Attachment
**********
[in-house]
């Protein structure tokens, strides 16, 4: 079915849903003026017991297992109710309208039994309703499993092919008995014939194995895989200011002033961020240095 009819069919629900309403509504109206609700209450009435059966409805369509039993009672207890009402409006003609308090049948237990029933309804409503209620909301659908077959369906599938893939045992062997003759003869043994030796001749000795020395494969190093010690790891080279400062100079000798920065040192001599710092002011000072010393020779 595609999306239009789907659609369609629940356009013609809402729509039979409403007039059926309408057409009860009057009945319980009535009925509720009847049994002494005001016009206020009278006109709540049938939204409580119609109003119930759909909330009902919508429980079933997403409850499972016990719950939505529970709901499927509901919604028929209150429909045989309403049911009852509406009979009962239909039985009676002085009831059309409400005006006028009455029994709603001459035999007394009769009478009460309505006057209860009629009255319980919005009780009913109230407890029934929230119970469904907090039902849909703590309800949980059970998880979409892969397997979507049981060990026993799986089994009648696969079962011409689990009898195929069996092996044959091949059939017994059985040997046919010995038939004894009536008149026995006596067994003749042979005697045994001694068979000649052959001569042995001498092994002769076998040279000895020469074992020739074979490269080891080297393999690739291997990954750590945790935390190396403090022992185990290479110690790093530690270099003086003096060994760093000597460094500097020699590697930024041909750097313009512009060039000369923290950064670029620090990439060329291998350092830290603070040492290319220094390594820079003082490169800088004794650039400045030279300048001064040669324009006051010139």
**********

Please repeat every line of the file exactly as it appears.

[in-house]
């Protein structure tokens, strides 16, 4: 079915849903003026017991297992109710309208039994309703499993092919008995014939194995895989200011002033961020240095 009819069919629900309403509504109206609700209450009435059966409805369509039993009672207890009402409006003609308090049948237990029933309804409503209620909301659908077959369906599938893939045992062997003759003869043994030796001749000795020395494969190093010690790891080279400062100079000798920065040192001599710092002011000072010393020779 595609999306239009789907659609369609629940356009013609809402729509039979409403007039059926309408057409009860009057009945319980009535009925509720009847049994002494005001016009206020009278006109709540049938939204409580119609109003119930759909909330009902919508429980079933997403409850499972016990719950939505529970709901499927509901919604028929209150429909045989309403049911009852509406009979009962239909039985009676002085009831059309409400005006006028009455029994709603001459035999007394009769009478009460309505006057209860009629009255319980919005009780009913109230407890029934929230119970469904907090039902849909703590309800949980059970998880979409892969397997979507049981060990026993799986089994009648696969079962011409689990009898195929069996092996044959091949059939017994059985040997046919010995038939004894009536008149026995006596067994003749042979005697045994001694068979000649052959001569042995001498092994002769076998040279000895020469074992020739074979490269080891080297393999690739291997990954750590945790935390190396403090022992185990290479110690790093530690270099003086003096060994760093000597460094500097020699590697930024041909750097313009512009060039000369923290950064670029620090990439060329291998350092830290603070040492290319220094390594820079003082490169800088004794650039400045030279300048001064040669324009006051010139």